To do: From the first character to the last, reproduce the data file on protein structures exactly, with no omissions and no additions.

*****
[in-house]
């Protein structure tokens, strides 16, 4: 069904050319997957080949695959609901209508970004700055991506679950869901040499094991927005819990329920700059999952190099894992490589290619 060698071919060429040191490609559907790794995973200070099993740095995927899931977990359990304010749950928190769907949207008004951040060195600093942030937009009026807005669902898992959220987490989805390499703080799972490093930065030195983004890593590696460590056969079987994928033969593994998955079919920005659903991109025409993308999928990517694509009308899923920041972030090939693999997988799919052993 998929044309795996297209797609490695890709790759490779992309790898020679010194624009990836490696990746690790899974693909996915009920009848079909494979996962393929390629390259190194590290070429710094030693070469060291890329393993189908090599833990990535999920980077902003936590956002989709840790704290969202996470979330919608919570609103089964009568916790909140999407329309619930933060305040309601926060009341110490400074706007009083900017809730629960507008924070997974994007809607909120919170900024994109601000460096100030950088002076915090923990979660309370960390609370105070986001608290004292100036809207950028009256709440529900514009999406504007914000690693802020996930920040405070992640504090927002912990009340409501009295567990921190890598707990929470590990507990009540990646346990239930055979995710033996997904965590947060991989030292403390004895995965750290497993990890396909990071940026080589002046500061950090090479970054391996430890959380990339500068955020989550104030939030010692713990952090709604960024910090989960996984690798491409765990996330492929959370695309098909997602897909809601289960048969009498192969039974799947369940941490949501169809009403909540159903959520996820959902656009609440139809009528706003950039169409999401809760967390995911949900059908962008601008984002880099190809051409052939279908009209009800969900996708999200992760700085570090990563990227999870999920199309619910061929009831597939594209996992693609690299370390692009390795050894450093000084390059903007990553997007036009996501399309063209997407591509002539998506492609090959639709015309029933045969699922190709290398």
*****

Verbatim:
[in-house]
């Protein structure tokens, strides 16, 4: 069904050319997957080949695959609901209508970004700055991506679950869901040499094991927005819990329920700059999952190099894992490589290619 060698071919060429040191490609559907790794995973200070099993740095995927899931977990359990304010749950928190769907949207008004951040060195600093942030937009009026807005669902898992959220987490989805390499703080799972490093930065030195983004890593590696460590056969079987994928033969593994998955079919920005659903991109025409993308999928990517694509009308899923920041972030090939693999997988799919052993 998929044309795996297209797609490695890709790759490779992309790898020679010194624009990836490696990746690790899974693909996915009920009848079909494979996962393929390629390259190194590290070429710094030693070469060291890329393993189908090599833990990535999920980077902003936590956002989709840790704290969202996470979330919608919570609103089964009568916790909140999407329309619930933060305040309601926060009341110490400074706007009083900017809730629960507008924070997974994007809607909120919170900024994109601000460096100030950088002076915090923990979660309370960390609370105070986001608290004292100036809207950028009256709440529900514009999406504007914000690693802020996930920040405070992640504090927002912990009340409501009295567990921190890598707990929470590990507990009540990646346990239930055979995710033996997904965590947060991989030292403390004895995965750290497993990890396909990071940026080589002046500061950090090479970054391996430890959380990339500068955020989550104030939030010692713990952090709604960024910090989960996984690798491409765990996330492929959370695309098909997602897909809601289960048969009498192969039974799947369940941490949501169809009403909540159903959520996820959902656009609440139809009528706003950039169409999401809760967390995911949900059908962008601008984002880099190809051409052939279908009209009800969900996708999200992760700085570090990563990227999870999920199309619910061929009831597939594209996992693609690299370390692009390795050894450093000084390059903007990553997007036009996501399309063209997407591509002539998506492609090959639709015309029933045969699922190709290398």